What to do and Where to stay in
Phnom Penh

Sitting at the confluence of three rivers that stretch out to the north, west and southeast; the Mekong, the Tonle Sap and the Tonle Bassac, Phnom Penh is the vibrant, bustling capital of Cambodia. Once known as the “Pearl of Asia”, it still retains considerable provincial charm and tranquillity with French colonial mansions and tree-lined boulevards amidst monumental Angkorian architecture.

Experiences in Phnom Penh

This is a city full of energy and creativity, made all the more heart-warming in the context of its recent terrible history and has so much fun to offer visitors alongside the sobering Tuol Sleng Genocide Museum and the infamous Killing Fields. It’s a context that makes the welcoming atmosphere and the smiling locals even more poignant.

The Khmer people love children and there’s a surprising amount on offer for families here; city tours might include a Diamond Hunt in the Silver Pagoda, a cyclo-scavenger treasure hunt around the bustling streets, a lotus flower-folding lesson at Wat Phnom and then lunch at the charming NGO restaurant ‘Friends’- a vibrant training restaurant teaching street children to learn to cook. It’s so good, its fast becoming a destination in its own right. In the evening, be tempted by the sunset cruise and cocktails (or mocktails!) beside the river, followed by a leisurely stroll along palm lined Sisowath Quay, the city’s social hub at night. Or, if you’re feeling adventurous, try a ‘dinner with a difference’ with local specialities like fried insects or even a tarantula?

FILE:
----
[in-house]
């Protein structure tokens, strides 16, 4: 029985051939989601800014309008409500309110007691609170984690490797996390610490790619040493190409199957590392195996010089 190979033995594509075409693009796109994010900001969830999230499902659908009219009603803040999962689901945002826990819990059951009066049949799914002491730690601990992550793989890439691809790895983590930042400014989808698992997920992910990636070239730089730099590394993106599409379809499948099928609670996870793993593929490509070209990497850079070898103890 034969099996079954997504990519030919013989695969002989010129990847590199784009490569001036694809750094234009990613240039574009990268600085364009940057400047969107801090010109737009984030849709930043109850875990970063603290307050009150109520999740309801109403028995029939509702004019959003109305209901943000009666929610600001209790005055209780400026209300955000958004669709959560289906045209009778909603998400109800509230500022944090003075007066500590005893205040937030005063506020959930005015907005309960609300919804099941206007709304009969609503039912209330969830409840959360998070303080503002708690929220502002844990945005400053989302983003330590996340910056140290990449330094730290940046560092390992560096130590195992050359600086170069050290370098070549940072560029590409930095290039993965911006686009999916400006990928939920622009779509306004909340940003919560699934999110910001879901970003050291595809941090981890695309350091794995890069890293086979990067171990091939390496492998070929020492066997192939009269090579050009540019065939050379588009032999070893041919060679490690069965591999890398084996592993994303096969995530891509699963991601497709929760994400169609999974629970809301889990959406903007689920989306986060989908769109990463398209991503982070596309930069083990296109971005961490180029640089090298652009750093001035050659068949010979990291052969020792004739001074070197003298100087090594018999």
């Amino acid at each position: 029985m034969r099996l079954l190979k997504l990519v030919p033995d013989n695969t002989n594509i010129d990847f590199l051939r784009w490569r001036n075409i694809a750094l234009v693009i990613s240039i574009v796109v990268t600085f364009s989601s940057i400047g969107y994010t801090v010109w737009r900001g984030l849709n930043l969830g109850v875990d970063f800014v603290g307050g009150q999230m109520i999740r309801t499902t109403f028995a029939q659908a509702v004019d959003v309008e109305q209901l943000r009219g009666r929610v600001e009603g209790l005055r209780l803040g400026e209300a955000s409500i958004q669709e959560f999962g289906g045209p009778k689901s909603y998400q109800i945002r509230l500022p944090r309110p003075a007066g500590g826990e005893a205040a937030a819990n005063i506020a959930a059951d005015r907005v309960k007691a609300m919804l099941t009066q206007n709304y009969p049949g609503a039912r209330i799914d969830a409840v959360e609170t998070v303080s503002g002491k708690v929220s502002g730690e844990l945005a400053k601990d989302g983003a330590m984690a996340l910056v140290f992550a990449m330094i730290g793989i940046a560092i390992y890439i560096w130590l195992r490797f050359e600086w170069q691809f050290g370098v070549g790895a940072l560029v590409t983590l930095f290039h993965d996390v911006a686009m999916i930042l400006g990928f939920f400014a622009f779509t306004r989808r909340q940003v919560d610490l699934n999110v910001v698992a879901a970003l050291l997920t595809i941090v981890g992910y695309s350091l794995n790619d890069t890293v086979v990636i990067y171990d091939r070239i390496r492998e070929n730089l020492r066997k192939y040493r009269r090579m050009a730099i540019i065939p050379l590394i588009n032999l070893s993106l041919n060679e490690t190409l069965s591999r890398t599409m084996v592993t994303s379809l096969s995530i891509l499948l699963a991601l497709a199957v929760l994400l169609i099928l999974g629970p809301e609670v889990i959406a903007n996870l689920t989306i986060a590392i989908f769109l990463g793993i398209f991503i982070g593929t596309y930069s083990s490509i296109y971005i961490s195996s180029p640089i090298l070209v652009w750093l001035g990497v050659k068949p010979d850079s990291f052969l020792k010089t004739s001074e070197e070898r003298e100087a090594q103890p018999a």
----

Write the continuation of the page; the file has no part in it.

Further afield, how about becoming a zoo-keeper for the day with a ‘behind the scenes’ tour of Phnom Tamao Wildlife Rescue Centre. While it is not quite ‘zoo’ standard compared with Western ideals, this charity is responsible for rescuing over 200 Malayan Sun Bears along with Asiatic and Black Bears, gibbons and elephants. Even the track to the zoo is exciting enough; filled with welcoming committees of monkeys, tumbling from the trees and rollicking across the road. You’ll need strong hands to chop the vast quantities of fruit and veg which fill bamboo tubes and hollow basket balls – topped with a little side splash of honey (Winnie the Pooh must be a distant relation). These are thrown to the little bears who carefully hold the food between their paws – it’ll take you the rest of your holiday to recover from the cuteness of it all.

For those exploring the Cambodian countryside, then a stop at Skun Spider Market is a must, but be warned – you might look at your house spider a little more fondly here. You’ll find huge trays of deep-fried tarantulas, crickets, scorpions and silkworms served up with a smile by the fashionista market sellers. Whether you take the next step and try one, we’ll leave up to you?

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